This is where the connection between local politics and the murders comes in. The four slain detainees were not only Kotikam members, they had also all served as personal bodyguards for Anglingkusumo (although most members of Kotikam are Javanese Muslims, these four men were Timorese and Christians). Meanwhile, because the Sultan and the Pakualam have a shared interest in defending the status quo, it is not surprising that they see Anglingkusumo’s faction as a threat. On several occasions before the killings, the supporters of the Sultan and the Pakualam, organised mostly in Sekber Keistimewaan, clashed with Anglingkusumo’s supporters, organised mostly in Kotikam.

As a result of these political circumstances, it is no wonder that the Sekber Keistimewaan became the backbone of support for the Kopassus soldiers and the anti-thuggery campaign. This group – formed to defend the Sultan and the Pakualam and their claims to hereditary rule – have stood behind every action to support Kopassus in Yogyakarta.

Struggling for relevance

The ‘struggle’ to keep the Sultan’s job as governor without electoral processes was won by the Sultan, Sekber Keistimewaan and their allies in September 2012 when the national parliament and government passed a law endorsing Yogyakarta’s special status and maintaining the hereditary principle for appointment of the governor and deputy governor. Ironically, the success also posed a problem for the Sekber. With the passage of the law, the Sekber suddenly lost relevance.

However, it refused to vanish. The Cebongan case gave it the opportunity to reclaim its relevance. Suddenly, it was in a position once more to strut the streets of the city, demonstrating its mobilising power and claim a role as the protector of the security of the citizens.

supriatma 3Making a point.  A. Harimurti

There are two other reasons why Sekber has supported the Kopassus soldiers. First, the case has helped it to maintain unity among its member organisations, and even to broaden its appeal. Sekber is really an umbrella group consisting of a hotchpotch of organisations with very diverse backgrounds. Even so, in term of religious worldview, the Sekber members mostly represent the kejawen or abangan worldview, whose adherence to Islam is nominal and who mix their Muslim faith with various Javanese folk traditions and beliefs. This loyalty to tradition is also what binds them to defend the aristocracy. Interestingly, some of the most prominent leaders of the Sekber are Javanese Catholics and Protestants. This background has created uncomfortable relations between Sekber and more strictly Islamic groups.

By choosing to ally itself to the Kopassus, Sekber was able to pull in Muslim groups under its umbrella. Muslim organisations such as Barisan Serbaguna Ansor (Banser), the paramilitary group affiliated with the traditionalist organisation, Nahdlatul Ulama, and Komandan Kesiapsiagaan Angkatan Muda (KOKAM) Pemuda Muhammadiyah, a similar group with affiliations to the major modernist organisation, Muhammadiyah, were among the strongest participants in the movement to support the Kopassus soldiers. These organisations also have a long history of cooperating with the Special Forces and the military, dating back to the killings of the Communists in 1965-66 and during the New Order.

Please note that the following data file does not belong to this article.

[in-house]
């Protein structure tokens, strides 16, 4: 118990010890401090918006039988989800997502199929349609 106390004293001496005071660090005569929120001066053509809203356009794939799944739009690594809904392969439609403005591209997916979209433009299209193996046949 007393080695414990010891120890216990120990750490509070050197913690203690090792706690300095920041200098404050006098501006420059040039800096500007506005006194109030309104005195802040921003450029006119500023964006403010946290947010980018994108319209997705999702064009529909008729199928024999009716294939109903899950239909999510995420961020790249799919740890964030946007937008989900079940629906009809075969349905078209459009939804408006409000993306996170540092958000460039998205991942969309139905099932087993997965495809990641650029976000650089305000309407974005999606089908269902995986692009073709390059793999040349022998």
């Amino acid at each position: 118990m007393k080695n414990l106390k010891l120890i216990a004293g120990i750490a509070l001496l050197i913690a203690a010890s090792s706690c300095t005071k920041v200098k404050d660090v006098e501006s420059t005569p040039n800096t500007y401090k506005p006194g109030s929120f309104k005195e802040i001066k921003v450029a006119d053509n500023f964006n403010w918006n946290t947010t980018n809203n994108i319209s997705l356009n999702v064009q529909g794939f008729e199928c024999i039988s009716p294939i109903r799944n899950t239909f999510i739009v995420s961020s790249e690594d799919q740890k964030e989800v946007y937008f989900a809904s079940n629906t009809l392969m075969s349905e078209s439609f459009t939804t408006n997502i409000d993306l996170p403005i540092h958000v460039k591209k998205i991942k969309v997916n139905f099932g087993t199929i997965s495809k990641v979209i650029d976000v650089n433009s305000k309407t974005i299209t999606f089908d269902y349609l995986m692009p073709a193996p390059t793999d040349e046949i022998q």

The second reason why Sekber leaders defended Kopassus was that they could benefit from the protection that such a powerful institution at the national level could offer them. After their victory in the prolonged fight for the status of Yogyakarta some Sekber activists have begun to pursue other political and economic interests. For instance, some have won various construction contracts and business concessions from the government. Some are pursuing or planning to pursue public office. Like other local leaders on the make in contemporary Indonesia, they know they will be able to prosper more quickly if they can build links with backers from a powerful national institution.

A mutually beneficial arrangement

The Cebongan case drew Kopassus and Sekber together into a marriage of convenience. Kopassus has used Sekber and its affiliates to create an image of popular support for its soldiers. By demonstrating such civilian support, Kopassus officers hope that can burnish their unit’s long-tarnished image. The engineered demonstrations of ‘dukungan rakyat’ (support from the people), have also allowed them to revive the old mantra that the Indonesian military is a ‘people’s army.’

The Sekber leaders, on the other hand, have used the Cebongan case to revive their organisation’s relevance in Yogyakarta’s local politics and to broaden its network to include new actors, such as Muslim organisations. It has also allowed them to gain the protection of a major wing of the state’s security.

Will this mutual advantage last? It is hard to predict. In the ever-changing world that is contemporary Indonesian politics, alliances of convenience can rise and fall with startling rapidity. As one Sekber leader told me in an interview, ‘Now we have the same interest with the Kopassus, which is to eradicate preman. Next time, we may have to confront the Kopassus in another case. Nothing is permanent here.’ People who see in the Cebongan case evidence of a groundswell of popular support for the military and its role in Indonesian society should take careful note.

Antonius Made Tony Supriatma (supriatma@gmail.com) works for a non-profit news organisation, JoyoNews, in New York.

Inside Indonesia 115: Jan-Mar 2014{jcomments on}